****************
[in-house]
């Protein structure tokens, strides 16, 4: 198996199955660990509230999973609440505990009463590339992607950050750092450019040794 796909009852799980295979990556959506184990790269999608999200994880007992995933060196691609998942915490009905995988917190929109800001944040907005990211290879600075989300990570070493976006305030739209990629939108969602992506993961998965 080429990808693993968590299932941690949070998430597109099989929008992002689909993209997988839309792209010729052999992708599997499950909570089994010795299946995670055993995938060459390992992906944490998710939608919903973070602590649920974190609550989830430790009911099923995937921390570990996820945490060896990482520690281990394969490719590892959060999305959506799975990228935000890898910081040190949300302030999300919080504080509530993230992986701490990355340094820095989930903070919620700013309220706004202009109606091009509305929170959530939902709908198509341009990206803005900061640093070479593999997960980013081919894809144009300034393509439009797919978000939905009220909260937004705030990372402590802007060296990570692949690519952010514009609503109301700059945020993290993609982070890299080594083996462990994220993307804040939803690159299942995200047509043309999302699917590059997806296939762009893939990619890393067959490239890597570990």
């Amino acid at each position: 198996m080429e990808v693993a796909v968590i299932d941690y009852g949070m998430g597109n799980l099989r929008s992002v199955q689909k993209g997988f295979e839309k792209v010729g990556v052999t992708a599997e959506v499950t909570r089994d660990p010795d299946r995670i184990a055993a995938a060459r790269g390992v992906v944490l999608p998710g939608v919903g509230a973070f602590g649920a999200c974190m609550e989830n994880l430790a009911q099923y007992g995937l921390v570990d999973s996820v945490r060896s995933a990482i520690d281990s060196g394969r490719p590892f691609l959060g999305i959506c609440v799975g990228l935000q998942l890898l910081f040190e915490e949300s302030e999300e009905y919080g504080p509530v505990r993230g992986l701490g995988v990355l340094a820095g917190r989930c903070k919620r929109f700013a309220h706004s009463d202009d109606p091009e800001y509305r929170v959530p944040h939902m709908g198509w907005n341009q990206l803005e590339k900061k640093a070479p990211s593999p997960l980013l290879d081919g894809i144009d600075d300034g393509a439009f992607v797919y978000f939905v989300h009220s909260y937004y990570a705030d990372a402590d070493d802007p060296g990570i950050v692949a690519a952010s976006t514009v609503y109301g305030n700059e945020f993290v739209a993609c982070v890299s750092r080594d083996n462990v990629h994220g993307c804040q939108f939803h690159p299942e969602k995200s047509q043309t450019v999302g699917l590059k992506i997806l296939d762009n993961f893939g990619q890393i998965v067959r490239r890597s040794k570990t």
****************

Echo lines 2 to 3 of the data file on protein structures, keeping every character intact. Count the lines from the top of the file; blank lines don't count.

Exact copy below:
């Protein structure tokens, strides 16, 4: 198996199955660990509230999973609440505990009463590339992607950050750092450019040794 796909009852799980295979990556959506184990790269999608999200994880007992995933060196691609998942915490009905995988917190929109800001944040907005990211290879600075989300990570070493976006305030739209990629939108969602992506993961998965 080429990808693993968590299932941690949070998430597109099989929008992002689909993209997988839309792209010729052999992708599997499950909570089994010795299946995670055993995938060459390992992906944490998710939608919903973070602590649920974190609550989830430790009911099923995937921390570990996820945490060896990482520690281990394969490719590892959060999305959506799975990228935000890898910081040190949300302030999300919080504080509530993230992986701490990355340094820095989930903070919620700013309220706004202009109606091009509305929170959530939902709908198509341009990206803005900061640093070479593999997960980013081919894809144009300034393509439009797919978000939905009220909260937004705030990372402590802007060296990570692949690519952010514009609503109301700059945020993290993609982070890299080594083996462990994220993307804040939803690159299942995200047509043309999302699917590059997806296939762009893939990619890393067959490239890597570990």
């Amino acid at each position: 198996m080429e990808v693993a796909v968590i299932d941690y009852g949070m998430g597109n799980l099989r929008s992002v199955q689909k993209g997988f295979e839309k792209v010729g990556v052999t992708a599997e959506v499950t909570r089994d660990p010795d299946r995670i184990a055993a995938a060459r790269g390992v992906v944490l999608p998710g939608v919903g509230a973070f602590g649920a999200c974190m609550e989830n994880l430790a009911q099923y007992g995937l921390v570990d999973s996820v945490r060896s995933a990482i520690d281990s060196g394969r490719p590892f691609l959060g999305i959506c609440v799975g990228l935000q998942l890898l910081f040190e915490e949300s302030e999300e009905y919080g504080p509530v505990r993230g992986l701490g995988v990355l340094a820095g917190r989930c903070k919620r929109f700013a309220h706004s009463d202009d109606p091009e800001y509305r929170v959530p944040h939902m709908g198509w907005n341009q990206l803005e590339k900061k640093a070479p990211s593999p997960l980013l290879d081919g894809i144009d600075d300034g393509a439009f992607v797919y978000f939905v989300h009220s909260y937004y990570a705030d990372a402590d070493d802007p060296g990570i950050v692949a690519a952010s976006t514009v609503y109301g305030n700059e945020f993290v739209a993609c982070v890299s750092r080594d083996n462990v990629h994220g993307c804040q939108f939803h690159p299942e969602k995200s047509q043309t450019v999302g699917l590059k992506i997806l296939d762009n993961f893939g990619q890393i998965v067959r490239r890597s040794k570990t």